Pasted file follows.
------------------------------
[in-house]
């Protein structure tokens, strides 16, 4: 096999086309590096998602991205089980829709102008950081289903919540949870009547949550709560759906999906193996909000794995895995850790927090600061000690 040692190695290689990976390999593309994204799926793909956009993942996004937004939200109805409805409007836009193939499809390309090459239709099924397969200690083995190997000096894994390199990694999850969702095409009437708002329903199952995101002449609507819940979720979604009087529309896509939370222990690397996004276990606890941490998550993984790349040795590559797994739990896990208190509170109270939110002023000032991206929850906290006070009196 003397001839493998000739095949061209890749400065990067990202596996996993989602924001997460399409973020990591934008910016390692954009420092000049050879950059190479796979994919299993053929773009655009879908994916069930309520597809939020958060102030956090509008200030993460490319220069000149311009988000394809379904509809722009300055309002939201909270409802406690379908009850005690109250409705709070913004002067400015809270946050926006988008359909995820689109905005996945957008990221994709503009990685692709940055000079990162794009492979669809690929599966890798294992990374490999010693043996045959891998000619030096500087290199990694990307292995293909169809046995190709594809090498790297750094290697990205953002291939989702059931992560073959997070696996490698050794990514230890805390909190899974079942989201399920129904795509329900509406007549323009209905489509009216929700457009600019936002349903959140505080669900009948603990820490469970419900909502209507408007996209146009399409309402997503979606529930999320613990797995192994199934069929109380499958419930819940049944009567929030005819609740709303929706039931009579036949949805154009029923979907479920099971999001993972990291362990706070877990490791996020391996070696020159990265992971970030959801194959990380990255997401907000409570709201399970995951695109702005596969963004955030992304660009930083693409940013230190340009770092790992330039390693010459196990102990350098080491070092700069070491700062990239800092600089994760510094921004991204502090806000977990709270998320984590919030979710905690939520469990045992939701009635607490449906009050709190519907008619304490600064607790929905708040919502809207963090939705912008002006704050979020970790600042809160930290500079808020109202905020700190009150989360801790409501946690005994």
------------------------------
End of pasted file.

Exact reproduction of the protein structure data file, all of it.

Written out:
[in-house]
């Protein structure tokens, strides 16, 4: 096999086309590096998602991205089980829709102008950081289903919540949870009547949550709560759906999906193996909000794995895995850790927090600061000690 040692190695290689990976390999593309994204799926793909956009993942996004937004939200109805409805409007836009193939499809390309090459239709099924397969200690083995190997000096894994390199990694999850969702095409009437708002329903199952995101002449609507819940979720979604009087529309896509939370222990690397996004276990606890941490998550993984790349040795590559797994739990896990208190509170109270939110002023000032991206929850906290006070009196 003397001839493998000739095949061209890749400065990067990202596996996993989602924001997460399409973020990591934008910016390692954009420092000049050879950059190479796979994919299993053929773009655009879908994916069930309520597809939020958060102030956090509008200030993460490319220069000149311009988000394809379904509809722009300055309002939201909270409802406690379908009850005690109250409705709070913004002067400015809270946050926006988008359909995820689109905005996945957008990221994709503009990685692709940055000079990162794009492979669809690929599966890798294992990374490999010693043996045959891998000619030096500087290199990694990307292995293909169809046995190709594809090498790297750094290697990205953002291939989702059931992560073959997070696996490698050794990514230890805390909190899974079942989201399920129904795509329900509406007549323009209905489509009216929700457009600019936002349903959140505080669900009948603990820490469970419900909502209507408007996209146009399409309402997503979606529930999320613990797995192994199934069929109380499958419930819940049944009567929030005819609740709303929706039931009579036949949805154009029923979907479920099971999001993972990291362990706070877990490791996020391996070696020159990265992971970030959801194959990380990255997401907000409570709201399970995951695109702005596969963004955030992304660009930083693409940013230190340009770092790992330039390693010459196990102990350098080491070092700069070491700062990239800092600089994760510094921004991204502090806000977990709270998320984590919030979710905690939520469990045992939701009635607490449906009050709190519907008619304490600064607790929905708040919502809207963090939705912008002006704050979020970790600042809160930290500079808020109202905020700190009150989360801790409501946690005994």